It looks as
though you are talking about a more "traditional" mystical and
contemplative style of kabbalah.
Who do you think
should study Kabbalah? Why? and how?
Like a lot of
traditional teachings, it's not always easy to separate philosophy
from physics (or metaphysics I guess) with kabbalah. There are
ethical teachings and pantheons and descriptions of the mind and of
the universe all mixed up. It's an interesting old soup, been thru a
lot of changes over the years.
Thank you for
your thoughtful comments and probing questions.
I have received
them and am meditating deeply on your words and on my response.
A wise response.
I have thought
in the past the one of the benefits of the study of kabbalah is that
it encourages and promotes the concept and the ideal of wisdom.
The same could
be said of many other traditional systems, of course.
Thank you for
your patience in waiting for my response. I have surrendered all my
ways to Spirit and wait for that moment when the "Spirit moves me."
I heartily agree
with you that the study of Kabbalah encourages and promotes the
concept and ideal of wisdom...seeing how it is the nearest attribute
to the crown of creation.
The form of
Kabbalah I am exploring in this blog is traditional in the sense
that it is deeply rooted in Judaic Kabbalah, although my
interpretations of some of the material is non-traditional in nature
because they are the product of personal mystical communication with
is also non-traditional in that I believe anyone can study Judaic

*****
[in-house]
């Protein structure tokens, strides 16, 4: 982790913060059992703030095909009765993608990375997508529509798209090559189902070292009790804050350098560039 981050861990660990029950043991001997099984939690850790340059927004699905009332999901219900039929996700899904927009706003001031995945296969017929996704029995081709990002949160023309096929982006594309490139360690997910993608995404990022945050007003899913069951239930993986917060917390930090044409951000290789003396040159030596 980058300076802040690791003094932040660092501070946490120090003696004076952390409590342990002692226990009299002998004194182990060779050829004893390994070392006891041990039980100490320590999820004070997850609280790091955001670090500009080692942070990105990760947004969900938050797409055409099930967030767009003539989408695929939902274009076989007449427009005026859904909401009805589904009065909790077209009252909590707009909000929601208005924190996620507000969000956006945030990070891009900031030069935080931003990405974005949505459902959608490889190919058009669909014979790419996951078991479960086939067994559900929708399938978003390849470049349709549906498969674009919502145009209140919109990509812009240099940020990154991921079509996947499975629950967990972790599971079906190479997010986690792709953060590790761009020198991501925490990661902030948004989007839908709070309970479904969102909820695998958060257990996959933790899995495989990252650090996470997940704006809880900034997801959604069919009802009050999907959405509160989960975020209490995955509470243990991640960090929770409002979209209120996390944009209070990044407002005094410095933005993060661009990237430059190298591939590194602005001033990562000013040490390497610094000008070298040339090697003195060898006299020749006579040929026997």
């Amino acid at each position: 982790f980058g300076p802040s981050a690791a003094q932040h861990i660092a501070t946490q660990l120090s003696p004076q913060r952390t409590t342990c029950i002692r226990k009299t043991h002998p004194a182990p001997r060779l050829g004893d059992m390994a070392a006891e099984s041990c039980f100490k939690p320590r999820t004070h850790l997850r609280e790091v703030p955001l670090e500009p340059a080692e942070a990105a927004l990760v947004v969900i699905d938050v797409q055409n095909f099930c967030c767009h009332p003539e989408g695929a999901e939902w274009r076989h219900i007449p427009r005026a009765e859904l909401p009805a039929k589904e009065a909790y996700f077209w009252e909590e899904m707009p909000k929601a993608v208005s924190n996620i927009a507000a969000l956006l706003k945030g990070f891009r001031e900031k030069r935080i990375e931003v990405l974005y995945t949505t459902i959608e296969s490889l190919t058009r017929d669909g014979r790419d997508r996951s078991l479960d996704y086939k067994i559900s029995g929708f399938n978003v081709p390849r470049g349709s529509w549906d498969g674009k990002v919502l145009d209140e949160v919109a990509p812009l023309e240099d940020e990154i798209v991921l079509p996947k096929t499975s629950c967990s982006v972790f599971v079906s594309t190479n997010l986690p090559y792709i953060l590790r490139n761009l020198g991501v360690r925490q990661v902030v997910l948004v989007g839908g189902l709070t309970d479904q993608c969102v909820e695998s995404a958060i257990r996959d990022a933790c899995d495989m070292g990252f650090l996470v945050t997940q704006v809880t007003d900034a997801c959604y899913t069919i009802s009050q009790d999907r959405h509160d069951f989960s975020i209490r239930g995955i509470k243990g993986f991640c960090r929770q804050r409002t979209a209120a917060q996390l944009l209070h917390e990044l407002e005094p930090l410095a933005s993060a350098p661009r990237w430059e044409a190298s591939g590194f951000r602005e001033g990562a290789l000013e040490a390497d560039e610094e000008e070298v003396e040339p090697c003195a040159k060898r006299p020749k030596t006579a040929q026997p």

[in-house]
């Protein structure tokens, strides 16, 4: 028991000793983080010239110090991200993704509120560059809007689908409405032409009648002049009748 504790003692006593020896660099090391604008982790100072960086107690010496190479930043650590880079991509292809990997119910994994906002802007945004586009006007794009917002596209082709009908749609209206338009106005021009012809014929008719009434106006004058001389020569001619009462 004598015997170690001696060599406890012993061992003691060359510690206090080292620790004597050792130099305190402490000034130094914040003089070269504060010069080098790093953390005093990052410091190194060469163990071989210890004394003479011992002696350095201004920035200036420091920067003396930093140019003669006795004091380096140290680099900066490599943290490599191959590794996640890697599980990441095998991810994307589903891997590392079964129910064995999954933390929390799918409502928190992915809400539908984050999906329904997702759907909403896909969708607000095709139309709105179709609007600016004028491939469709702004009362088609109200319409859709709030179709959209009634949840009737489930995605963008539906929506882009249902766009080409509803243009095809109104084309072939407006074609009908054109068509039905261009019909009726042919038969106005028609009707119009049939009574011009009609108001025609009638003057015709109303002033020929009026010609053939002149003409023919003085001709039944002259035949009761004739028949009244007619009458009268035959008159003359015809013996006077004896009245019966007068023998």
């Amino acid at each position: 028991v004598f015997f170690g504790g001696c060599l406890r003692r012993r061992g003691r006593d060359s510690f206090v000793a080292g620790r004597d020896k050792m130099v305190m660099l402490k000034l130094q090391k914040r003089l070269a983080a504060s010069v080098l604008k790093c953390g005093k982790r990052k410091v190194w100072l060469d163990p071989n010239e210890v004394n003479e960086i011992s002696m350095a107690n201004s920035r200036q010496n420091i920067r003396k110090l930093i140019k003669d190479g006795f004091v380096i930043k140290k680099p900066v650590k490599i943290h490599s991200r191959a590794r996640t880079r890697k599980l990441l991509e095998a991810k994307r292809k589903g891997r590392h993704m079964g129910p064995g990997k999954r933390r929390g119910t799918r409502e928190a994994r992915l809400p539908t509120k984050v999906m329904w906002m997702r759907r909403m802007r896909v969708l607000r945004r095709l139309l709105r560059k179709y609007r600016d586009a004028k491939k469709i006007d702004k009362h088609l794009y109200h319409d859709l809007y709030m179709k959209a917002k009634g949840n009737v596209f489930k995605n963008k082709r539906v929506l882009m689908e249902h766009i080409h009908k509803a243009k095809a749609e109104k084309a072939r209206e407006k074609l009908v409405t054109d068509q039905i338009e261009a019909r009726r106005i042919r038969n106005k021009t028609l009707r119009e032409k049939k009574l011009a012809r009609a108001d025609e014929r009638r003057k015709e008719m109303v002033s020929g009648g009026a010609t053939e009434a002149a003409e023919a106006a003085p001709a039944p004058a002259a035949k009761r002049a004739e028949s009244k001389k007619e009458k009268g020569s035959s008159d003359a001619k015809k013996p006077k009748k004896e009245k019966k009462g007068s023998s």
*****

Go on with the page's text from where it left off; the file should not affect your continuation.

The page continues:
Kabbalah. While it is true that a great deal of Judaic Kabbalah is
rooted in the Jewish tradition itself, I believe these roots have
universal aspects to them that can resonant with students from other
traditions. I also believe that one can study Kabbalah alongside
other spiritual systems as part of an integral spiritual practice
that embraces all faiths (an approach I personally prefer).
perspective, the reason why someone should study Kabbalah is if they
feel drawn to it. If there is a resonance in one's being when
encountering the teachings of Kabbalah, then I believe it is calling
My own leaning
for how one should study Kabbalah is based on my own experience. I
believe that one should study either traditional Kabbalah by itself
or in conjunction with or preceding studies of non-traditional or
esoteric Kabbalah. In this way one keeps a soul anchor in the root
of this powerful mystical path.
Kabbalah in all
its forms is indeed a rich, diverse and interesting soup. It's stock
is healing and soothing to the body, heart, mind and soul; it's
bubbling surface is a mirror of the cosmos; and it's deep churning
undercurrent is the hidden river of return. And strangely enough,
every being who tastes this soup, has a unique experience of it that
miraculously leads to a universal process.
In gratitude for
the gift of your postings,